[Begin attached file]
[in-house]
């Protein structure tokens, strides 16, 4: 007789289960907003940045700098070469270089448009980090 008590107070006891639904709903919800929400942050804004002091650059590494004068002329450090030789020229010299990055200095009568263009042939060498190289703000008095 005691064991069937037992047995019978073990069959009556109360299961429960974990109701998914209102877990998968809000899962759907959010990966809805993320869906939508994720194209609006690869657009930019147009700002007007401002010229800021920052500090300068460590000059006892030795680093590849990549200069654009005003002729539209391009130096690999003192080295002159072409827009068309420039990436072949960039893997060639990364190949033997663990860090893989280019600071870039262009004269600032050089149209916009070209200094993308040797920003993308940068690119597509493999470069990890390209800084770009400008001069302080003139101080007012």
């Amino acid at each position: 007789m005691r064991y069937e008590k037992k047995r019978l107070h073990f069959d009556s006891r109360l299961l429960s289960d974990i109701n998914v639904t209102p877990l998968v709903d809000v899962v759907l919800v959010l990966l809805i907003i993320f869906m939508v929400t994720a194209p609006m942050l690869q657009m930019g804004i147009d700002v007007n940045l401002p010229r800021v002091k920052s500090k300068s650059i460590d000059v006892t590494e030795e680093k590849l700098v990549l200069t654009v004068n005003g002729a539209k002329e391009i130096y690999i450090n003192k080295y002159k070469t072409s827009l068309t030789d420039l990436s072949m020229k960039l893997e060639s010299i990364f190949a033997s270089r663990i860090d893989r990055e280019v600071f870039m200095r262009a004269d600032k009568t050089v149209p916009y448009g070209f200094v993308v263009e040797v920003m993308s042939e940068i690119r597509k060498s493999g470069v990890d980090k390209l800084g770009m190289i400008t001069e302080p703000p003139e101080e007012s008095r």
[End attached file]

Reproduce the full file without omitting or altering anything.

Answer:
[in-house]
């Protein structure tokens, strides 16, 4: 007789289960907003940045700098070469270089448009980090 008590107070006891639904709903919800929400942050804004002091650059590494004068002329450090030789020229010299990055200095009568263009042939060498190289703000008095 005691064991069937037992047995019978073990069959009556109360299961429960974990109701998914209102877990998968809000899962759907959010990966809805993320869906939508994720194209609006690869657009930019147009700002007007401002010229800021920052500090300068460590000059006892030795680093590849990549200069654009005003002729539209391009130096690999003192080295002159072409827009068309420039990436072949960039893997060639990364190949033997663990860090893989280019600071870039262009004269600032050089149209916009070209200094993308040797920003993308940068690119597509493999470069990890390209800084770009400008001069302080003139101080007012």
């Amino acid at each position: 007789m005691r064991y069937e008590k037992k047995r019978l107070h073990f069959d009556s006891r109360l299961l429960s289960d974990i109701n998914v639904t209102p877990l998968v709903d809000v899962v759907l919800v959010l990966l809805i907003i993320f869906m939508v929400t994720a194209p609006m942050l690869q657009m930019g804004i147009d700002v007007n940045l401002p010229r800021v002091k920052s500090k300068s650059i460590d000059v006892t590494e030795e680093k590849l700098v990549l200069t654009v004068n005003g002729a539209k002329e391009i130096y690999i450090n003192k080295y002159k070469t072409s827009l068309t030789d420039l990436s072949m020229k960039l893997e060639s010299i990364f190949a033997s270089r663990i860090d893989r990055e280019v600071f870039m200095r262009a004269d600032k009568t050089v149209p916009y448009g070209f200094v993308v263009e040797v920003m993308s042939e940068i690119r597509k060498s493999g470069v990890d980090k390209l800084g770009m190289i400008t001069e302080p703000p003139e101080e007012s008095r």